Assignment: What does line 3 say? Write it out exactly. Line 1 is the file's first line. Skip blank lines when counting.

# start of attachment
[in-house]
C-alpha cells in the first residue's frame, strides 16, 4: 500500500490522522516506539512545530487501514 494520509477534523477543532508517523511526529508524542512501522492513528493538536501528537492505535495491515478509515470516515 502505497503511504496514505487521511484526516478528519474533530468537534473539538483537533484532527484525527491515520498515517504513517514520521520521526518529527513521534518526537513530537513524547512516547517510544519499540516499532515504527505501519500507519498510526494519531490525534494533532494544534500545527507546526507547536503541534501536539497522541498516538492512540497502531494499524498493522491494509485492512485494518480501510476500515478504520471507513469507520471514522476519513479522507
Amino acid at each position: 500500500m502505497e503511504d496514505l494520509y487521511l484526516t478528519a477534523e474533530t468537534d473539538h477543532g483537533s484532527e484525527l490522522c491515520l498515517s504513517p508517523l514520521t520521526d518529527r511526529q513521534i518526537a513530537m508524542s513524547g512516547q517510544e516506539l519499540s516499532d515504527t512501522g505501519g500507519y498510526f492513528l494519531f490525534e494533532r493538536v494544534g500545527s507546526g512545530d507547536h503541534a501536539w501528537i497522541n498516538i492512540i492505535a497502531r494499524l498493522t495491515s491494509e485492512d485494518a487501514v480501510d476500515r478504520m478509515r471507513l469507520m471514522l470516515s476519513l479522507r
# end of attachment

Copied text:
Amino acid at each position: 500500500m502505497e503511504d496514505l494520509y487521511l484526516t478528519a477534523e474533530t468537534d473539538h477543532g483537533s484532527e484525527l490522522c491515520l498515517s504513517p508517523l514520521t520521526d518529527r511526529q513521534i518526537a513530537m508524542s513524547g512516547q517510544e516506539l519499540s516499532d515504527t512501522g505501519g500507519y498510526f492513528l494519531f490525534e494533532r493538536v494544534g500545527s507546526g512545530d507547536h503541534a501536539w501528537i497522541n498516538i492512540i492505535a497502531r494499524l498493522t495491515s491494509e485492512d485494518a487501514v480501510d476500515r478504520m478509515r471507513l469507520m471514522l470516515s476519513l479522507r